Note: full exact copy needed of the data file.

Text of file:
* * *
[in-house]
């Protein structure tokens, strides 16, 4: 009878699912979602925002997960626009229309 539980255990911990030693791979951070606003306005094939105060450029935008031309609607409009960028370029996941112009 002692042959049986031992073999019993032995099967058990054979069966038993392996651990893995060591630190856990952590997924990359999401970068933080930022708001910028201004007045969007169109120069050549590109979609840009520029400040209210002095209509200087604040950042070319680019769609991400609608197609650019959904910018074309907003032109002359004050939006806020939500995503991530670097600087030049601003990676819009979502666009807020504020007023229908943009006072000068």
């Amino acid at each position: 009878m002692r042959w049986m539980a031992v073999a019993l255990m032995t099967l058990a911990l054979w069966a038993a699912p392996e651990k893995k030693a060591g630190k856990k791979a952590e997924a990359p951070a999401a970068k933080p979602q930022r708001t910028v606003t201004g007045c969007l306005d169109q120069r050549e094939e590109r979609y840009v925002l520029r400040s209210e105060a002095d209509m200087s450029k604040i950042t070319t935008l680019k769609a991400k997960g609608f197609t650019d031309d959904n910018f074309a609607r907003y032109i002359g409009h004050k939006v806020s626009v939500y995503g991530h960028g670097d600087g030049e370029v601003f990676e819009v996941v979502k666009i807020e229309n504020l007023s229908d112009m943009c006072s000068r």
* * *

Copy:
[in-house]
């Protein structure tokens, strides 16, 4: 009878699912979602925002997960626009229309 539980255990911990030693791979951070606003306005094939105060450029935008031309609607409009960028370029996941112009 002692042959049986031992073999019993032995099967058990054979069966038993392996651990893995060591630190856990952590997924990359999401970068933080930022708001910028201004007045969007169109120069050549590109979609840009520029400040209210002095209509200087604040950042070319680019769609991400609608197609650019959904910018074309907003032109002359004050939006806020939500995503991530670097600087030049601003990676819009979502666009807020504020007023229908943009006072000068």
């Amino acid at each position: 009878m002692r042959w049986m539980a031992v073999a019993l255990m032995t099967l058990a911990l054979w069966a038993a699912p392996e651990k893995k030693a060591g630190k856990k791979a952590e997924a990359p951070a999401a970068k933080p979602q930022r708001t910028v606003t201004g007045c969007l306005d169109q120069r050549e094939e590109r979609y840009v925002l520029r400040s209210e105060a002095d209509m200087s450029k604040i950042t070319t935008l680019k769609a991400k997960g609608f197609t650019d031309d959904n910018f074309a609607r907003y032109i002359g409009h004050k939006v806020s626009v939500y995503g991530h960028g670097d600087g030049e370029v601003f990676e819009v996941v979502k666009i807020e229309n504020l007023s229908d112009m943009c006072s000068r």